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On February 13, the Department of Environmental Protection presented its preliminary draft proposed rulemaking to establish a carbon dioxide budget trading program to the Air Quality Technical Advisory Committee (AQTAC). The proposed trading program would apply to fossil fuel fired electricity generators of greater than 25 MW in Pennsylvania. The draft proposal reflects a first look at DEP’s vision for a cap-and-trade program as directed by Governor Tom Wolf’s October 3, 2019, Executive Order 2019-07.
The draft proposed rule, although still in development, parallels the model rule prescribed by the Regional Greenhouse Gas Initiative (RGGI). RGGI is a coalition of 10 states in the Northeast and Mid-Atlantic that participate in a regional CO2 cap-andtrade program for fossil fuel-fired electricity generating units that have a nameplate capacity of over 25 MWe.
Under the program, each member state has a budget of CO2 allowances, which it then allocates through setaside programs, offsets or periodic auctions. The number of allowances in each state’s CO2 budget that are allocated through auction varies widely among members. Each affected source (CO2 budget source) is required to hold sufficient CO2 allowances based on its CO2 emissions as determined from continuous monitoring. Each allowance is equal to one ton of CO2 emissions.
States’ CO2 budgets, and in turn available allowances, periodically reduce over time. This requires each CO2 budget source to either reduce CO2 emissions as measured by continuous monitoring, or obtain extra CO2 allowances to cover its emissions in excess of its allowance account. Under RGGI, auctions to obtain allowances generally occur quarterly, and may be open to qualified participants other than CO2 budget sources. The draft proposed rule explicitly mentions financial institutions and environmental groups as potential auction participants. The proposal specifies an annual rather than quarterly auction process.
Unlike the majority of RGGI state members, Pennsylvania DEP has indicated it does not intend to seek legislative authority to implement a CO2 trading program, but rather believes it has sufficient authority under the Pennsylvania Air Pollution Control Act. This position has been controversial, as some stakeholders contend that approval by the Pennsylvania General Assembly is necessary for such a trading program, including one that would involve other states. In November 2019, bills were introduced into the House (HB 2025) and Senate (SB 950) that would require General Assembly approval for any Pennsylvania carbon cap-and-trade program. This legal dispute is likely to give rise to significant ongoing challenges to the trading program rule.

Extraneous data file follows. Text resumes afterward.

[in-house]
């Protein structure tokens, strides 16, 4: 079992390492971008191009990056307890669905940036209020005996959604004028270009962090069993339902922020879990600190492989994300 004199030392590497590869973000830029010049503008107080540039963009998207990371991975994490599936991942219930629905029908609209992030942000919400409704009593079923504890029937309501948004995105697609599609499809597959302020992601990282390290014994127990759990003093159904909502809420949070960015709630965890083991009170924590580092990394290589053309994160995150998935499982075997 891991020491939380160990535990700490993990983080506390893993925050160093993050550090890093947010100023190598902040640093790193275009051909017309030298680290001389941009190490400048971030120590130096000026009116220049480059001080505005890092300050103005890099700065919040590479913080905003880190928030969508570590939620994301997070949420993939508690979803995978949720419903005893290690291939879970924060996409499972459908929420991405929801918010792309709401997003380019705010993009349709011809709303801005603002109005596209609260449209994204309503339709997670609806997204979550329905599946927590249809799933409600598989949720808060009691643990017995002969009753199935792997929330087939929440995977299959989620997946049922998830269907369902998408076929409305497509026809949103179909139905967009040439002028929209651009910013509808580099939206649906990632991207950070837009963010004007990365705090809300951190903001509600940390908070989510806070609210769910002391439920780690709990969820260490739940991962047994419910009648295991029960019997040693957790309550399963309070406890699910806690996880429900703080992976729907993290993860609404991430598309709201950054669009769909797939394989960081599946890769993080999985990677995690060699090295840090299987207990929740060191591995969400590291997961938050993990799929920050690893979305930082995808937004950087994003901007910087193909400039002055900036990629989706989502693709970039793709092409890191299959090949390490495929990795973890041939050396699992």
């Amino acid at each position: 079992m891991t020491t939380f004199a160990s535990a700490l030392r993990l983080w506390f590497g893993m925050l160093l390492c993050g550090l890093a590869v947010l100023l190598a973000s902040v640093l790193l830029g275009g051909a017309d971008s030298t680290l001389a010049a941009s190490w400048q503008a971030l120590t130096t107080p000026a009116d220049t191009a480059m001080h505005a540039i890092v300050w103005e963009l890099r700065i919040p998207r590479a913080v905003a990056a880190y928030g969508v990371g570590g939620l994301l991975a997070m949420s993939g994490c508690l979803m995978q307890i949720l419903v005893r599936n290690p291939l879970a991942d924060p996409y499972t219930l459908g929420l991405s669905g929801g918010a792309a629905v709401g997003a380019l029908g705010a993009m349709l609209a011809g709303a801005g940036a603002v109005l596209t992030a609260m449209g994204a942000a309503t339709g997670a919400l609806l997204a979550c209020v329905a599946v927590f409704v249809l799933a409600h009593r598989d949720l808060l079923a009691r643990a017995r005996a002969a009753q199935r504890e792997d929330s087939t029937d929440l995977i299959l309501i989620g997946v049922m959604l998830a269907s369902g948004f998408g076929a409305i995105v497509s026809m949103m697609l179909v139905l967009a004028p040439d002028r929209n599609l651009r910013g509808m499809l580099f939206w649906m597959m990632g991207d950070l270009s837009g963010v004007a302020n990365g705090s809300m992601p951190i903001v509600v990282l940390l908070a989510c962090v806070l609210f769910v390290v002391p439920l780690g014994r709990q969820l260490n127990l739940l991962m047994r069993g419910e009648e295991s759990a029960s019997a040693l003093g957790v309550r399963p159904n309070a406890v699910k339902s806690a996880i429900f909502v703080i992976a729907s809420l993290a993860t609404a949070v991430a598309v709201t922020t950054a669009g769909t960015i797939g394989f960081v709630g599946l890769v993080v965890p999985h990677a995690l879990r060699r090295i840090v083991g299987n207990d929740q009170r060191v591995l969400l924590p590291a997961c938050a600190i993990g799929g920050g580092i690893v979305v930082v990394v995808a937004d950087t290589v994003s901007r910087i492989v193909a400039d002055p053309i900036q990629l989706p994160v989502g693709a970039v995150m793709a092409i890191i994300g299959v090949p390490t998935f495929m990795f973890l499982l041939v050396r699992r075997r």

DEP’s draft proposed rule contains a number of differences from the RGGI model rule, most notably including:
- The proposed rule states that it is designed to reduce CO2 emissions “in a manner that is protective of public health, welfare and the environment and is economically efficient,” while the RGGI model rule mentions only economic efficiency in its statement of purpose. Numerous concerns were raised at the AQTAC meeting regarding the overall cost-effectiveness of the trading program, an analysis of which will be required under Pennsylvania’s Regulatory Review Act, Commonwealth Attorneys Act and the Climate Change Act. DEP indicated it is still assessing costs and benefits of the trading program. The overall economic impact of the regulation will be a critical issue to a variety of stakeholders as the rulemaking progresses.
- The draft proposed rule does not require the establishment of multi-state allowance auctions, as performed within RGGI. Rather, the draft proposal gives DEP discretion to hold auctions only within Pennsylvania if it determines, among other things, that its participation in a multi-state auction process would not provide more benefits than costs to Pennsylvania versus a statewide auction. There is no established timeframe in the draft proposed rule for Pennsylvania DEP to determine which approach it will take.
DEP is operating on an accelerated timeframe to initiate and ultimately finalize the CO2 budget trading program rulemaking. It intends to present a proposed version of the regulation to AQTAC in April, at which point the committee will vote on whether to advance the proposal to the Environmental Quality Board (EQB). DEP anticipates submitting the proposal to the EQB by July as required by Executive Order 2019-07. Assuming the EQB votes to adopt the regulation as a proposed rulemaking, public comments will be solicited in fall of 2020, and the final rulemaking could be promulgated by fall 2021. DEP expects the regulation to be effective in the first quarter of 2022.
Owners and operators of fossil fuel-fired electricity generating units greater than 25MW will be directly affected by the CO2 budget trading program rulemaking if the rule is adopted in its currently proposed form. In addition, the energy industry, manufacturers and consumers in general are likely to be affected by the rulemaking based on the potentially far-reaching impacts to the nature of energy generation within Pennsylvania and regionally.
Babst Calland’s climate change attorneys are closely following this rulemaking. If you have questions about the proposed CO2 budget trading program, please contact Kevin Garber at 412-394-5404 or email@example.com or Jean Mosites at 412-394-6468 or firstname.lastname@example.org.